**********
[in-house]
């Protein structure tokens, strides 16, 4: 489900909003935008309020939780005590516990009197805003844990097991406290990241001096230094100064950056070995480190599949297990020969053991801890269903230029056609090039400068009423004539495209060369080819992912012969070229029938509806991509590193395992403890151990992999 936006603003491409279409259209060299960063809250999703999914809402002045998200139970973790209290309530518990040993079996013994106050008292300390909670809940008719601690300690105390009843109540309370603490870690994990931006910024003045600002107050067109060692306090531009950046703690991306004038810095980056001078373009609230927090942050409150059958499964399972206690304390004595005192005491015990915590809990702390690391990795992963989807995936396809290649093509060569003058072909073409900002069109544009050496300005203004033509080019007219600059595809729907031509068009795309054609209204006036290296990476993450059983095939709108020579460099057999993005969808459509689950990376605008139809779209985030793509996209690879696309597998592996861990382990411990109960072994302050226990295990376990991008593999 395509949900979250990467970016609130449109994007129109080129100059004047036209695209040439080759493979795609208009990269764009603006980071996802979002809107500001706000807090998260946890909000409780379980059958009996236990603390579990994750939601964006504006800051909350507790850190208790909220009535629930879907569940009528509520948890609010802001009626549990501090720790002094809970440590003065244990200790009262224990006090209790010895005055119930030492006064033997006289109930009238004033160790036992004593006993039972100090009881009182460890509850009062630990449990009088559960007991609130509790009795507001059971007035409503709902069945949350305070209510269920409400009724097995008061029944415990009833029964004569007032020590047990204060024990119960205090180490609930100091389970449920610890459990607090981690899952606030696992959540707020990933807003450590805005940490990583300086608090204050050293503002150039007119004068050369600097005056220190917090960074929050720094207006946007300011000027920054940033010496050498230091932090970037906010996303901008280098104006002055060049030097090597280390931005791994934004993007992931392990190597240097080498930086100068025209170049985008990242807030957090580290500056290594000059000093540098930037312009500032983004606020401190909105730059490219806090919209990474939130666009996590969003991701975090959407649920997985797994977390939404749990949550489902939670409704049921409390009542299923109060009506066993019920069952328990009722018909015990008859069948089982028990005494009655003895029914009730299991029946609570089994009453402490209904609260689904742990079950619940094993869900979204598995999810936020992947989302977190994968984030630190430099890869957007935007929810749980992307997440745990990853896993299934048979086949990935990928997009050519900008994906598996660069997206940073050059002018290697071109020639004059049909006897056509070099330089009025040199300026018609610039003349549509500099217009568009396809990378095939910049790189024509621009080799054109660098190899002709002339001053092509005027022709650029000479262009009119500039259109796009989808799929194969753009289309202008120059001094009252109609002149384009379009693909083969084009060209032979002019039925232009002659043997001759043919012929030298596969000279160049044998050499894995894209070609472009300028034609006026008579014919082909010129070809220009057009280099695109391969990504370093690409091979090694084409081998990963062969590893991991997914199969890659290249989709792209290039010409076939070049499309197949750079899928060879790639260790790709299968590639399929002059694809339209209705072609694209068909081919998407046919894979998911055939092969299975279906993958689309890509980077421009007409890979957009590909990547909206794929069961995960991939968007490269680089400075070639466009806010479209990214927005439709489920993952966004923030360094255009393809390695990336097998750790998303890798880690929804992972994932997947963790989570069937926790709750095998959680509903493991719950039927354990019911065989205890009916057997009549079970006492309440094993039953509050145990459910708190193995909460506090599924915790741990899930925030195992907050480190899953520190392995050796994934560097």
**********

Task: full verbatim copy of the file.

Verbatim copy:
[in-house]
């Protein structure tokens, strides 16, 4: 489900909003935008309020939780005590516990009197805003844990097991406290990241001096230094100064950056070995480190599949297990020969053991801890269903230029056609090039400068009423004539495209060369080819992912012969070229029938509806991509590193395992403890151990992999 936006603003491409279409259209060299960063809250999703999914809402002045998200139970973790209290309530518990040993079996013994106050008292300390909670809940008719601690300690105390009843109540309370603490870690994990931006910024003045600002107050067109060692306090531009950046703690991306004038810095980056001078373009609230927090942050409150059958499964399972206690304390004595005192005491015990915590809990702390690391990795992963989807995936396809290649093509060569003058072909073409900002069109544009050496300005203004033509080019007219600059595809729907031509068009795309054609209204006036290296990476993450059983095939709108020579460099057999993005969808459509689950990376605008139809779209985030793509996209690879696309597998592996861990382990411990109960072994302050226990295990376990991008593999 395509949900979250990467970016609130449109994007129109080129100059004047036209695209040439080759493979795609208009990269764009603006980071996802979002809107500001706000807090998260946890909000409780379980059958009996236990603390579990994750939601964006504006800051909350507790850190208790909220009535629930879907569940009528509520948890609010802001009626549990501090720790002094809970440590003065244990200790009262224990006090209790010895005055119930030492006064033997006289109930009238004033160790036992004593006993039972100090009881009182460890509850009062630990449990009088559960007991609130509790009795507001059971007035409503709902069945949350305070209510269920409400009724097995008061029944415990009833029964004569007032020590047990204060024990119960205090180490609930100091389970449920610890459990607090981690899952606030696992959540707020990933807003450590805005940490990583300086608090204050050293503002150039007119004068050369600097005056220190917090960074929050720094207006946007300011000027920054940033010496050498230091932090970037906010996303901008280098104006002055060049030097090597280390931005791994934004993007992931392990190597240097080498930086100068025209170049985008990242807030957090580290500056290594000059000093540098930037312009500032983004606020401190909105730059490219806090919209990474939130666009996590969003991701975090959407649920997985797994977390939404749990949550489902939670409704049921409390009542299923109060009506066993019920069952328990009722018909015990008859069948089982028990005494009655003895029914009730299991029946609570089994009453402490209904609260689904742990079950619940094993869900979204598995999810936020992947989302977190994968984030630190430099890869957007935007929810749980992307997440745990990853896993299934048979086949990935990928997009050519900008994906598996660069997206940073050059002018290697071109020639004059049909006897056509070099330089009025040199300026018609610039003349549509500099217009568009396809990378095939910049790189024509621009080799054109660098190899002709002339001053092509005027022709650029000479262009009119500039259109796009989808799929194969753009289309202008120059001094009252109609002149384009379009693909083969084009060209032979002019039925232009002659043997001759043919012929030298596969000279160049044998050499894995894209070609472009300028034609006026008579014919082909010129070809220009057009280099695109391969990504370093690409091979090694084409081998990963062969590893991991997914199969890659290249989709792209290039010409076939070049499309197949750079899928060879790639260790790709299968590639399929002059694809339209209705072609694209068909081919998407046919894979998911055939092969299975279906993958689309890509980077421009007409890979957009590909990547909206794929069961995960991939968007490269680089400075070639466009806010479209990214927005439709489920993952966004923030360094255009393809390695990336097998750790998303890798880690929804992972994932997947963790989570069937926790709750095998959680509903493991719950039927354990019911065989205890009916057997009549079970006492309440094993039953509050145990459910708190193995909460506090599924915790741990899930925030195992907050480190899953520190392995050796994934560097």